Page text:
12/07/2017 - 12:28

RCR loses appeal in eight-year court fight

12/07/2017 - 12:28

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RCR Tomlinson has lost the latest round in a long-running legal action against a former executive who was dismissed in 2009, and will pay nearly $300,000 in retirement benefits after the company's appeal failed.

The dispute began in the months after current chief executive Paul Dalgleish took over the role.

RCR Tomlinson has lost the latest round in a long-running legal action against a former executive who was dismissed in 2009, and will pay nearly $300,000 in retirement benefits after the company's appeal failed.

The dispute began in the months after current chief executive Paul Dalgleish took over in that role, when he terminated the contract of the then executive general manager of RCR’s Positron Group business, David Russell.

Mr Russell was paid salary and annual leave entitlements, including three months’ salary in lieu of notice, at that time, but the near decade-long court case centred around a further payout provision for retirement benefits, which had been used to attract executives who had been concerned about potential job losses if RCR fell to a takeover bid.

Under Mr Russell's contract, he was entitled to a retirement benefit equal to 12 months' salary if removed from his executive role after serving the company for a period of more than five years, a timeframe that he had not yet met at the time of the dismissal.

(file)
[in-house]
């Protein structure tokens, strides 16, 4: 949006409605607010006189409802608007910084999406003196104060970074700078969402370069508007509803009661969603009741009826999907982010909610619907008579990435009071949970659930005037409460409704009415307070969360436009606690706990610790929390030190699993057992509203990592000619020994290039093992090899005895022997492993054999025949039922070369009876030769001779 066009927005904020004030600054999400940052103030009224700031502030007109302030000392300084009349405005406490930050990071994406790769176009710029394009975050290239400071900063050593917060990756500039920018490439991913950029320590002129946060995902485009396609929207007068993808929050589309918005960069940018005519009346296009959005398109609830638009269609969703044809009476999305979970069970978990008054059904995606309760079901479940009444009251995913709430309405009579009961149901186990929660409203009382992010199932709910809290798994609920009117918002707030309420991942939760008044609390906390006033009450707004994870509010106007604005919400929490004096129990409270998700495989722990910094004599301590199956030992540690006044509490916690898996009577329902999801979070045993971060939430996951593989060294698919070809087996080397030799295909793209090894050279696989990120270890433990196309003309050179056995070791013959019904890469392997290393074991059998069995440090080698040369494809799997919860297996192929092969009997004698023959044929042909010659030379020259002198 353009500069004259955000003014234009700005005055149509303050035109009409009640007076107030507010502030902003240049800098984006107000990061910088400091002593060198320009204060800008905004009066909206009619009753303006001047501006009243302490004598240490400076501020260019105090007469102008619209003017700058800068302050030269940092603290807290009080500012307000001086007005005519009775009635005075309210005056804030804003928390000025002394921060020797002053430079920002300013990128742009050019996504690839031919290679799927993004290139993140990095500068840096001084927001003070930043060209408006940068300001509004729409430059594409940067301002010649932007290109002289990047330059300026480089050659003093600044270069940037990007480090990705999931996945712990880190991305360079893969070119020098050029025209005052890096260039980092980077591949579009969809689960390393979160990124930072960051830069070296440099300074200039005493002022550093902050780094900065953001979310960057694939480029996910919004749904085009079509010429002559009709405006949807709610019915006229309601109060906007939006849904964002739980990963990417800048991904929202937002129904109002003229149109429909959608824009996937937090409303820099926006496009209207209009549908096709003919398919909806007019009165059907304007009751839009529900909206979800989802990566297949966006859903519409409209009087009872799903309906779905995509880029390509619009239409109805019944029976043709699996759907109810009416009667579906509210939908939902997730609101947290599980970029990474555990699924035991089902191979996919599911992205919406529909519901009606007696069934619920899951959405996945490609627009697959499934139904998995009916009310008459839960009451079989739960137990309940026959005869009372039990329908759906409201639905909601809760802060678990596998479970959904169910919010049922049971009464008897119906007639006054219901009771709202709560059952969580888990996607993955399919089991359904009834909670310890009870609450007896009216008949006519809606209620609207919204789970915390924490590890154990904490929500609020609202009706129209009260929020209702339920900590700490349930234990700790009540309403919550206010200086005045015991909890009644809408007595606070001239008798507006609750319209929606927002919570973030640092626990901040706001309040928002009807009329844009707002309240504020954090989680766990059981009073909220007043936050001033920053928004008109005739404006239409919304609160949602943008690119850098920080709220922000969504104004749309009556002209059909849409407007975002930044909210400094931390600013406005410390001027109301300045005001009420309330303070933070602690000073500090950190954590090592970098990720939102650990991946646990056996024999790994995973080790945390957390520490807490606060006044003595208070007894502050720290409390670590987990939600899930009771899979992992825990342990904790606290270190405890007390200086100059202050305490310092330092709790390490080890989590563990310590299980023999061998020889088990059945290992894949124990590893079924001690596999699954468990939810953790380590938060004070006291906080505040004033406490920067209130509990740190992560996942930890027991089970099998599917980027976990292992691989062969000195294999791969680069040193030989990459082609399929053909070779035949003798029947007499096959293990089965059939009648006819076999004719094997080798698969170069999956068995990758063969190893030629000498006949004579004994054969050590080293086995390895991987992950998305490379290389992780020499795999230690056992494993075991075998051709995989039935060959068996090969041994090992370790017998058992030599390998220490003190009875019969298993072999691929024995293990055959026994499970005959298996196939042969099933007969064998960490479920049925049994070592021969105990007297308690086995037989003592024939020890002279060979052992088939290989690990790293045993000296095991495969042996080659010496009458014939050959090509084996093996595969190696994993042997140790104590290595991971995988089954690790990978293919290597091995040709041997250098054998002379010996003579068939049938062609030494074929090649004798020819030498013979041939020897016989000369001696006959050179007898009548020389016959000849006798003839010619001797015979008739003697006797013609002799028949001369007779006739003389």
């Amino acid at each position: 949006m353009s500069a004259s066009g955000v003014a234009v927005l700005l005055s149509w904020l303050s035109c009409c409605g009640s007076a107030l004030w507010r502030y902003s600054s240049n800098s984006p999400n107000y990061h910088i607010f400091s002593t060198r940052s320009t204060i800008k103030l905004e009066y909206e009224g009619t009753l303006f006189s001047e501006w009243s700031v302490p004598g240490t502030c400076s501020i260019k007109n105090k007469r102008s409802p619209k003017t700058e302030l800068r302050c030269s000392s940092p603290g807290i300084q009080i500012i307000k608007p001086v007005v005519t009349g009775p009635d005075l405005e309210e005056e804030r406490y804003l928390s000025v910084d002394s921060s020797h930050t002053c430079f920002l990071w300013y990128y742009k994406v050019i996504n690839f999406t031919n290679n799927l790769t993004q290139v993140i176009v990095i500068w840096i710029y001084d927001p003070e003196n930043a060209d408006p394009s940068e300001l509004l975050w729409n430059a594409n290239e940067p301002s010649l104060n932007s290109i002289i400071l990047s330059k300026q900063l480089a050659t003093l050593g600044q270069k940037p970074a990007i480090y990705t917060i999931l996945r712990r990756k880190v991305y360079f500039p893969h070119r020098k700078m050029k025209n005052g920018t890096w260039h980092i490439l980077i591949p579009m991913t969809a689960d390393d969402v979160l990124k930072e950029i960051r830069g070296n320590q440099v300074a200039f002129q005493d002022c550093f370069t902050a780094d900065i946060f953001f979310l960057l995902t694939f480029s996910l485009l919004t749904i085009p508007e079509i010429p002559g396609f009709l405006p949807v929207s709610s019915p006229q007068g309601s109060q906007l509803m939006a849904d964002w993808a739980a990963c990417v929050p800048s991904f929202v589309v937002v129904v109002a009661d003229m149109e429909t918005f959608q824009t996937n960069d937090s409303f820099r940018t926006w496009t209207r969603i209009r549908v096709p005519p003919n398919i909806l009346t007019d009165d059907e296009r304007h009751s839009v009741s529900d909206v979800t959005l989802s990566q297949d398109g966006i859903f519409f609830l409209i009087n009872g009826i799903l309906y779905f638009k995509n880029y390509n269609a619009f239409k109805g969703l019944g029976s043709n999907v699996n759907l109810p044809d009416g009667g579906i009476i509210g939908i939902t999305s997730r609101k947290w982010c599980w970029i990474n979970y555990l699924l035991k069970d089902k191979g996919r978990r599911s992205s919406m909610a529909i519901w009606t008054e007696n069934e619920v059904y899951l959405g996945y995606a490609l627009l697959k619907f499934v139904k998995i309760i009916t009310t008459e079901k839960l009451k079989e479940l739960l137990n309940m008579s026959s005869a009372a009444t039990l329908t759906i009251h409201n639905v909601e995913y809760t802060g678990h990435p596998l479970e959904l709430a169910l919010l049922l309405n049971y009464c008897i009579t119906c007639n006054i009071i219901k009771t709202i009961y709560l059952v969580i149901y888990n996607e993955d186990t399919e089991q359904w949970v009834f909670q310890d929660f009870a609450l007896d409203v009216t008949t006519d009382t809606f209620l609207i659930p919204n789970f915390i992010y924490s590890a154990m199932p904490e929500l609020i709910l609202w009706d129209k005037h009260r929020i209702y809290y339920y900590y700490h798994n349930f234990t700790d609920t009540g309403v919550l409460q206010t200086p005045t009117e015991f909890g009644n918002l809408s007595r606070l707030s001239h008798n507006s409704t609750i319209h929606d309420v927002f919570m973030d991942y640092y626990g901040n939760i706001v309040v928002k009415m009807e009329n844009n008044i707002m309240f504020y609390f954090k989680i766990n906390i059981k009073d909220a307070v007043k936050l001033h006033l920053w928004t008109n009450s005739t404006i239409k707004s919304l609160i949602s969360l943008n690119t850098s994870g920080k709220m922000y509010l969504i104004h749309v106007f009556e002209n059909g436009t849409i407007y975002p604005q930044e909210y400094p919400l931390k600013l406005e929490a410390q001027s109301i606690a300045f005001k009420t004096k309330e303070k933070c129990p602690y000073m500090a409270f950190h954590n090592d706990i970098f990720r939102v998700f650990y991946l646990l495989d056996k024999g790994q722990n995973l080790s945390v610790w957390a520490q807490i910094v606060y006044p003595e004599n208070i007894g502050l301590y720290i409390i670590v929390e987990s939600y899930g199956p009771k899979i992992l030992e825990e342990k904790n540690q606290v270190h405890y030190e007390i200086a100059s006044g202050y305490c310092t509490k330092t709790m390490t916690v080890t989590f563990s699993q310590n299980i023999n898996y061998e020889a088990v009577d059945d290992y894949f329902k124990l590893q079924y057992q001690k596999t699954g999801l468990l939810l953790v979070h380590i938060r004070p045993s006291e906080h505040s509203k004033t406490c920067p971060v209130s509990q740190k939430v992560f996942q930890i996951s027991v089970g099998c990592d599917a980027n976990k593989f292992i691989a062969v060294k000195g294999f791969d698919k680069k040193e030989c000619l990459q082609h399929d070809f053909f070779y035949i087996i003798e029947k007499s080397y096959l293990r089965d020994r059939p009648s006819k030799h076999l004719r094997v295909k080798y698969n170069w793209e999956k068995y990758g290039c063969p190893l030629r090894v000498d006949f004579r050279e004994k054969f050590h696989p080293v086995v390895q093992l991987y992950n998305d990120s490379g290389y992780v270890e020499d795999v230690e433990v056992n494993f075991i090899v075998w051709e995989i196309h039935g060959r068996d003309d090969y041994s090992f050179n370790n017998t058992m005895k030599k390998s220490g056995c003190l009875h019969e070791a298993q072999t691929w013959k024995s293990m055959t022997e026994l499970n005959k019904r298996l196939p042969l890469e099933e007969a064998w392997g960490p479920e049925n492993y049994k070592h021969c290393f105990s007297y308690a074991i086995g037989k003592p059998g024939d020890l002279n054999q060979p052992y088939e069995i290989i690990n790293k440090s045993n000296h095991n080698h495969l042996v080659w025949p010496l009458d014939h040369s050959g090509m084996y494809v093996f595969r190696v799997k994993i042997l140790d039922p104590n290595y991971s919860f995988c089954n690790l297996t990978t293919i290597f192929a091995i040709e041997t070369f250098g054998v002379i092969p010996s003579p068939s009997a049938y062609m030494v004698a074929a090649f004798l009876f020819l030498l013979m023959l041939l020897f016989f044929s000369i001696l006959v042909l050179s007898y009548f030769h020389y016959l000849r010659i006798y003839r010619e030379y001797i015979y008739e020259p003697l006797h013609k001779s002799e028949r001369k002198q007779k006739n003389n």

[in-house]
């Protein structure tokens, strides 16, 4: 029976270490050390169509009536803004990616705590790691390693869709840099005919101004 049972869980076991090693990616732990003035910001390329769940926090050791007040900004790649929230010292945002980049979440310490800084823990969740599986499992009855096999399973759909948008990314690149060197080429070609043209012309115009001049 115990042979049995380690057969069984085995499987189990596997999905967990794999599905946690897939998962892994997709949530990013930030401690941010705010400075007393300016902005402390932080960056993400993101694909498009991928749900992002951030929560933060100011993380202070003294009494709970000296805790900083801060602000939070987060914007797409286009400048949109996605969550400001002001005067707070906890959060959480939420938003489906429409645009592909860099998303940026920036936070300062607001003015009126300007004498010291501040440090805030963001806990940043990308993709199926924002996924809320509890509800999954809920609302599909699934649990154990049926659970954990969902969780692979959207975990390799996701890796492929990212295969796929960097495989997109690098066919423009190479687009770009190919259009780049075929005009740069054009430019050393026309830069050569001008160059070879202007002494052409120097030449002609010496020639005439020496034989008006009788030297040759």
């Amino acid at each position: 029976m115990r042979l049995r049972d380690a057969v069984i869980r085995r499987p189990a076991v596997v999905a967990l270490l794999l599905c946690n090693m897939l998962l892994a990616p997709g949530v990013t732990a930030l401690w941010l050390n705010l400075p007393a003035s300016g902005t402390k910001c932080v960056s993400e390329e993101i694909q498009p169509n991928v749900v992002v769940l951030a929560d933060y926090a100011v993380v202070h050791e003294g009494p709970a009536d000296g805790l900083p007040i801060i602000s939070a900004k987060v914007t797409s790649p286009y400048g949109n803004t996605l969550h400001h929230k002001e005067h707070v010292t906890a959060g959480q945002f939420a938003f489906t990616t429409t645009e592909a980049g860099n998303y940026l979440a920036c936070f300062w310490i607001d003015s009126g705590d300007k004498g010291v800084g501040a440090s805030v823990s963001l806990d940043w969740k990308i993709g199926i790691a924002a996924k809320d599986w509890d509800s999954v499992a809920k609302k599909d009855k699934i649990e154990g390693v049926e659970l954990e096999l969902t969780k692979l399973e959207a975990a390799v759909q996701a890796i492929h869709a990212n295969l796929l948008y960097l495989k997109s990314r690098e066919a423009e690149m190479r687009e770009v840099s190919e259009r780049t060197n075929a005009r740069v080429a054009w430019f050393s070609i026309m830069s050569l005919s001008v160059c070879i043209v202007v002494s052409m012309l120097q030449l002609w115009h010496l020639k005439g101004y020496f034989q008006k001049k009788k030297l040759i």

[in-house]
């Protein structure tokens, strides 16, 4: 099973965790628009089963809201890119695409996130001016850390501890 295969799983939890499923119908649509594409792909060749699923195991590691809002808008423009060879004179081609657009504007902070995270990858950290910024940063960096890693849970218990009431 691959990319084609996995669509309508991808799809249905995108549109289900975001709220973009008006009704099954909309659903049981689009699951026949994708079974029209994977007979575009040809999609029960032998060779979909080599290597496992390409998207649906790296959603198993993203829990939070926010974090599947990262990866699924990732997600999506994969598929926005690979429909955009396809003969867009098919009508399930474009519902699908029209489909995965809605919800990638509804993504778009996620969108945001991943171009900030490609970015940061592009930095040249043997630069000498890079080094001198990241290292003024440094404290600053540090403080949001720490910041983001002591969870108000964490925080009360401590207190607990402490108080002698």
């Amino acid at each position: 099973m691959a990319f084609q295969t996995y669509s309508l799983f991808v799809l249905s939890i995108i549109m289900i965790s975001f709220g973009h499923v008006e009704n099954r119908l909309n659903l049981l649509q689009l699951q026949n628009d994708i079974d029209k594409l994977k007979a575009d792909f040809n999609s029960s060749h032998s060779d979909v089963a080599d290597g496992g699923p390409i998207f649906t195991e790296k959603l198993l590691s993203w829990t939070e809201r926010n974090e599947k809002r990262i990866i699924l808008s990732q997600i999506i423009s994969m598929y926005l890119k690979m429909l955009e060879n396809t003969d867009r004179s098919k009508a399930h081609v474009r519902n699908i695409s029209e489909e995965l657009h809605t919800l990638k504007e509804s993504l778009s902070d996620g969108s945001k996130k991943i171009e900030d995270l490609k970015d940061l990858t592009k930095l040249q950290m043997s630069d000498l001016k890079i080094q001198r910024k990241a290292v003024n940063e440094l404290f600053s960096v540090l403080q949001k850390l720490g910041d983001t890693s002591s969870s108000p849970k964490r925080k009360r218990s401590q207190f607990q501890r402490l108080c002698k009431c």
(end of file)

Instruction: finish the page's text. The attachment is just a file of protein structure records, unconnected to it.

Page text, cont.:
He had been appointed as executive general manager in March 2009 after serving at Positron around a year.

But a complication for RCR was that former boss John Noordhoek, who had been chief executive when Mr Russell was hired, had given him an assurance that he would be eligible for a similar benefit even if he did not reach the required period of service, the court found.

The broader eligibility for the benefit had also been in place in the contracts of other RCR executives, and was common practice at the firm.

Mr Noordhoek said he did not recollect his conversations with Mr Russell at that time but said that had been his understanding of how the contract would work.

The contract, however, was drafted by an administrative assistant, with Mr Russell’s lawyers arguing it had not reflected what had been intended by both parties.

Notes in the judgement add an additional layer of history between Mr Russell and Mr Dalgleish, too.

"One of Mr Russell's concerns in considering the role (in early 2009) was the possibility that Mr Paul Dalgleish, who had been recruited to replace Mr Noordhoek... might wish to appoint someone else as executive general manager of RCR Positron when he became chief executive," the judgement said.

When the case was first heard, Supreme Court Justice Paul Tottle found in favour of Mr Russell, and that view was upheld by Justices Michael Buss, Andrew Beech and Graeme Murphy  sitting as the Court of Appeals on Tuesday. 

“On the facts found by the primary judge ... and on Mr Russell's unchallenged evidence, it is likely that Mr Russell would have raised the question of his right to the retirement benefit if RCR terminated his employment,” the judgement said.

“On Mr Noordhoek's evidence, if Mr Russell had raised the question with him, he would have given the response that he gave according to Mr Russell's evidence.

“Mr Noordhoek was called by RCR, not by Mr Russell, and the primary judge, having had the advantage of seeing and hearing Mr Noordhoek give evidence, described him as forthright, truthful and not partisan.”

The evidence had been consistent between the two, the judgement said.

A spokesperson for RCR said the company was reviewing the judgement and considering its options regarding further appeals.

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